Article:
More than 6002.5

Thus, it's impossible to get a critical capture at the beginning of the game when you've caught 30 or fewer Pokémon, but becomes easier as you go on and catch more. Unfortunately, as with the grass modifier, the total number of species registered in your Pokédex is not actually visible in-game in Sword and Shield if you have Pokémon from the Isle of Armor or Crown Tundra DLC (again, note that adding the three Pokédex caught numbers together will get you an overestimate thanks to Pokémon that are in multiple dexes), and it's impossible to reach the highest tier of 600+ in any Gen VIII game, since the maximum number of species you can currently register in your Pokédexes in the game even with trading is 584 (Sw/Sh) or 493 (BD/SP). The maximum Pokédex modifier in all Gen VIII games as it is is therefore 2.0.

Ch (Catching Charm)

The Catching Charm item, which can be obtained in one of the rooms on the second floor of Hotel Ionia in Circhester, will double the critical capture chance; in other words, the Ch variable is 2 if you have the Catching Charm and 1 without it. Thus, it won't help you if you have caught 30 or fewer Pokémon - but since it happens before any rounding, sometimes it can make the difference between a critical capture being possible and impossible, for a low X.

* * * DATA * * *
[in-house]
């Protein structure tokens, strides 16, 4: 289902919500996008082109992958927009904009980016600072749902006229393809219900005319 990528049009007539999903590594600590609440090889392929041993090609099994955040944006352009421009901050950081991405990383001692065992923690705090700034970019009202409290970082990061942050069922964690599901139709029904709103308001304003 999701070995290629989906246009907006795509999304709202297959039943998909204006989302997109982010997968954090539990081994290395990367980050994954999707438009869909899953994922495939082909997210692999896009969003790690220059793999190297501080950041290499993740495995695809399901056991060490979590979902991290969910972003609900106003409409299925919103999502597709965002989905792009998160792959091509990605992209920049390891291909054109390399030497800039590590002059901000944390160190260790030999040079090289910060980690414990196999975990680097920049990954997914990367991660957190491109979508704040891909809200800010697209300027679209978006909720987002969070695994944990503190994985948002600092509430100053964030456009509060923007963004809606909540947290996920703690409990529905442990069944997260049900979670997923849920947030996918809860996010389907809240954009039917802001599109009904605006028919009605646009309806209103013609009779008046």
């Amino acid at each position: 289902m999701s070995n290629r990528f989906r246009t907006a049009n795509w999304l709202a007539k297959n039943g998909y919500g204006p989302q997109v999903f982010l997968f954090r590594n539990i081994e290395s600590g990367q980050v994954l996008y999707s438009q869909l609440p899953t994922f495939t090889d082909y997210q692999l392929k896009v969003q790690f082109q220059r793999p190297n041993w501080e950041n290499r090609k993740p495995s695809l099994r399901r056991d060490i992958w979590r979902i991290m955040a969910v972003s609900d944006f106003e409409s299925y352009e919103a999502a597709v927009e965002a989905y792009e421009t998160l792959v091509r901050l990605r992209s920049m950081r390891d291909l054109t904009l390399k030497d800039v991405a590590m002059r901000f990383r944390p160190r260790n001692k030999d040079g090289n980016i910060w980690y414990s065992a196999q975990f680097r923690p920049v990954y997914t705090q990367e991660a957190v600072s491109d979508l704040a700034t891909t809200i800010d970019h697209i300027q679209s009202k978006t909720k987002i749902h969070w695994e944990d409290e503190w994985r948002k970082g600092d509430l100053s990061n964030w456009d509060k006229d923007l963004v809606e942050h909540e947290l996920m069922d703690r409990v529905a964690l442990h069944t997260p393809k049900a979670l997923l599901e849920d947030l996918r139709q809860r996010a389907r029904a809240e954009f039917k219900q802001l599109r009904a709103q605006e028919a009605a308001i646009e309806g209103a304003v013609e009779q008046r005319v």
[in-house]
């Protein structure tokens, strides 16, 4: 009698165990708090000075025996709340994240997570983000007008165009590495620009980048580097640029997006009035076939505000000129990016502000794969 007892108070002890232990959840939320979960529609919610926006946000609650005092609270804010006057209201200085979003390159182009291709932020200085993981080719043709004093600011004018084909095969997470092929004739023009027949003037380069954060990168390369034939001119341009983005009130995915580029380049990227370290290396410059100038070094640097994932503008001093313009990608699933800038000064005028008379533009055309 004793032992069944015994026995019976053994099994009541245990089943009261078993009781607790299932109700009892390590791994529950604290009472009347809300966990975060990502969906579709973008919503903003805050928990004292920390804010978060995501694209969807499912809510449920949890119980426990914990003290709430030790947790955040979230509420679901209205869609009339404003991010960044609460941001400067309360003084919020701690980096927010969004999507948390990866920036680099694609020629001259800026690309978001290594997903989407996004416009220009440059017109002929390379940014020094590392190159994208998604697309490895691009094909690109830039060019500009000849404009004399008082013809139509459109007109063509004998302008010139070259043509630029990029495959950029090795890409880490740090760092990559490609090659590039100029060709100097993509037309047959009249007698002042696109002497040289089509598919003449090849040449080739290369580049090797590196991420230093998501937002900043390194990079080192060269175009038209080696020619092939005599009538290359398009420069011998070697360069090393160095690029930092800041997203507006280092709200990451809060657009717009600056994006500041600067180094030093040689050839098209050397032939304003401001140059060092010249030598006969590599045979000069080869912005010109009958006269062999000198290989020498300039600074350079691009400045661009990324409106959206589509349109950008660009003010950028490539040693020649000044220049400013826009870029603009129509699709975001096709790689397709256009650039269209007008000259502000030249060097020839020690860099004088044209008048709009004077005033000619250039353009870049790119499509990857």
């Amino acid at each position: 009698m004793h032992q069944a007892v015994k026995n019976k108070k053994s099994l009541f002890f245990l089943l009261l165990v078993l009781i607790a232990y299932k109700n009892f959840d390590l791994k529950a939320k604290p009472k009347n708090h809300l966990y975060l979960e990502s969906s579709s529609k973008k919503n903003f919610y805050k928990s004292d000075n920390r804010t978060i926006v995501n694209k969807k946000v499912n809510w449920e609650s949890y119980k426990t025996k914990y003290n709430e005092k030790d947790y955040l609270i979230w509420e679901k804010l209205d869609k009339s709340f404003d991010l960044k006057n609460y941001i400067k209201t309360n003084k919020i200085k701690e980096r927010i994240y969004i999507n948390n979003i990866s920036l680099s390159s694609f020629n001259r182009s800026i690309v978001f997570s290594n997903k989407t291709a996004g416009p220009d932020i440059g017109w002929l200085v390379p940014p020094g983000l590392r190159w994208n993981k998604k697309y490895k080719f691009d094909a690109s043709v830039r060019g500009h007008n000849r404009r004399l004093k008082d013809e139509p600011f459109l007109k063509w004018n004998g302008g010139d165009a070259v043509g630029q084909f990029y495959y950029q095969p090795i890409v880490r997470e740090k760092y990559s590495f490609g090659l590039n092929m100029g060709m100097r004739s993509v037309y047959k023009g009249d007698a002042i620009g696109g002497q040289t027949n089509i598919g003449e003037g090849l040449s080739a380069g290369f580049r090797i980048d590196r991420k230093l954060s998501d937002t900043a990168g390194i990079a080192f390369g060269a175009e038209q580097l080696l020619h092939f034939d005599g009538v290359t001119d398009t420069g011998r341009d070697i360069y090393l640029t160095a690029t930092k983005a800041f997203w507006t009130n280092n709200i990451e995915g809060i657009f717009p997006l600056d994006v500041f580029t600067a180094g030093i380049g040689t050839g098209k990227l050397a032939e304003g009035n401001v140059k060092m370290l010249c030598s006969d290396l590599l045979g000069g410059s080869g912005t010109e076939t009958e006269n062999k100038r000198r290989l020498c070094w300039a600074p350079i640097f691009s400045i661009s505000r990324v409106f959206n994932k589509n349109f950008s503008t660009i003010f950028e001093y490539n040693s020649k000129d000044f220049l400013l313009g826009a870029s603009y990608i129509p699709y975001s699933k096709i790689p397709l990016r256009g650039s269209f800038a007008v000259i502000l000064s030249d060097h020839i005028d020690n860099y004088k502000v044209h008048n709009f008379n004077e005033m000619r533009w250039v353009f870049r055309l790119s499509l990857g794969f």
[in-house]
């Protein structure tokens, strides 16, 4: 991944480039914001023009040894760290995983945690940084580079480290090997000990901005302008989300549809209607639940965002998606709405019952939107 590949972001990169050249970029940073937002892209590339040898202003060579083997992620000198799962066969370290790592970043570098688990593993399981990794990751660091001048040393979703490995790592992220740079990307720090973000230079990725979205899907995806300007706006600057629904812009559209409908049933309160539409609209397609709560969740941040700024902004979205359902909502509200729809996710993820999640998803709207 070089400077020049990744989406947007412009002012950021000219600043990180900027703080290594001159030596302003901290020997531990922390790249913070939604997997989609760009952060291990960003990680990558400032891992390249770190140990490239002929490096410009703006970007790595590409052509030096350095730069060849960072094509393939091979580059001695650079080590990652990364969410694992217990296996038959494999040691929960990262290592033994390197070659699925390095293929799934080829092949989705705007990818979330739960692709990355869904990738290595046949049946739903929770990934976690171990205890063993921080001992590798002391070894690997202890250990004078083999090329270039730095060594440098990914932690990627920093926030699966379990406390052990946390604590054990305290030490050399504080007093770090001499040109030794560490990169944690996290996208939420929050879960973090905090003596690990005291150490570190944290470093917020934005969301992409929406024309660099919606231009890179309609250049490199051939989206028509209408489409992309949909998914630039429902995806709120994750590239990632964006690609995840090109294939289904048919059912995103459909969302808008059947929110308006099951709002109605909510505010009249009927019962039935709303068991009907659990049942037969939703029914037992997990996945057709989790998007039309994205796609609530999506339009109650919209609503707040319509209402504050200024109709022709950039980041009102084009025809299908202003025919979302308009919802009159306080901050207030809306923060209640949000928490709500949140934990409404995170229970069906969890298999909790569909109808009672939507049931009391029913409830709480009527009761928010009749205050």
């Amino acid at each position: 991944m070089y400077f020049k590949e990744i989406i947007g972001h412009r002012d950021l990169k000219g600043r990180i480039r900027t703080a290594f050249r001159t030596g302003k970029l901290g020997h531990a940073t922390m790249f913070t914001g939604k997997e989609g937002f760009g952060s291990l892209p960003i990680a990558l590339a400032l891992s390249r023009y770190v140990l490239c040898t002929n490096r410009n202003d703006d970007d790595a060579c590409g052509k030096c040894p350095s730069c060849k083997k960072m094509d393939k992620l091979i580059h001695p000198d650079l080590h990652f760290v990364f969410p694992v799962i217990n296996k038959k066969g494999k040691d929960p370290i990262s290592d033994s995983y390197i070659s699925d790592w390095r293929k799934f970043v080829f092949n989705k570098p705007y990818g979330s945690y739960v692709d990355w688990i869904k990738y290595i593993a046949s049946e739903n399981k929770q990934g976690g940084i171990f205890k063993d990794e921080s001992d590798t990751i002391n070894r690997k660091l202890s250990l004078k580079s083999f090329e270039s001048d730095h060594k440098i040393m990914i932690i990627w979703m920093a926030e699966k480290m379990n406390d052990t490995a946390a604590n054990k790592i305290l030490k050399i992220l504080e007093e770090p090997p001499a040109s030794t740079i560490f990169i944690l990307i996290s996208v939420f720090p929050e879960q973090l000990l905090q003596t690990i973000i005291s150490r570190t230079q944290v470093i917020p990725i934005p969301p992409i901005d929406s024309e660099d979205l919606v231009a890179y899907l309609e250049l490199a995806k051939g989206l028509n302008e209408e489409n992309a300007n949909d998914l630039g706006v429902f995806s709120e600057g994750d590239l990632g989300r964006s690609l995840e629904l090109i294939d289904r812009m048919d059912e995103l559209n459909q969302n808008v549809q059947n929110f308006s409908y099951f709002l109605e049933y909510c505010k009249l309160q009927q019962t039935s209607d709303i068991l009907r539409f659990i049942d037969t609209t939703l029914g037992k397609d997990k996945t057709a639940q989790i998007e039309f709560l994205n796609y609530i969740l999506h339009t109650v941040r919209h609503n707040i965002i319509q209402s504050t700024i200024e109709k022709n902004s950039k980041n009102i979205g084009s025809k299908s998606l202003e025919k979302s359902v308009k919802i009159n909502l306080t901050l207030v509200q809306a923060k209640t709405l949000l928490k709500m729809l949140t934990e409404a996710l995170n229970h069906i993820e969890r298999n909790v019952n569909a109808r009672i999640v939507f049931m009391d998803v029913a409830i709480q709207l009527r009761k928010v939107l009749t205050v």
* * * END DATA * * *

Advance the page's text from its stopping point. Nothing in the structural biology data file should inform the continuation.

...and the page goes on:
Throwing a Ball

This bit works identically to the previous two generations. If X is 255 or more, then the capture will automatically succeed. Otherwise, we calculate a second number Y from X:

`Y = |__65536 / (255 / X)^(3/16)__|`

(The game uses single-precision floating-point arithmetic for the power function here, so the result can be slightly inaccurate for some possible values of X; the calculator accounts for this, for maximally accurate results.)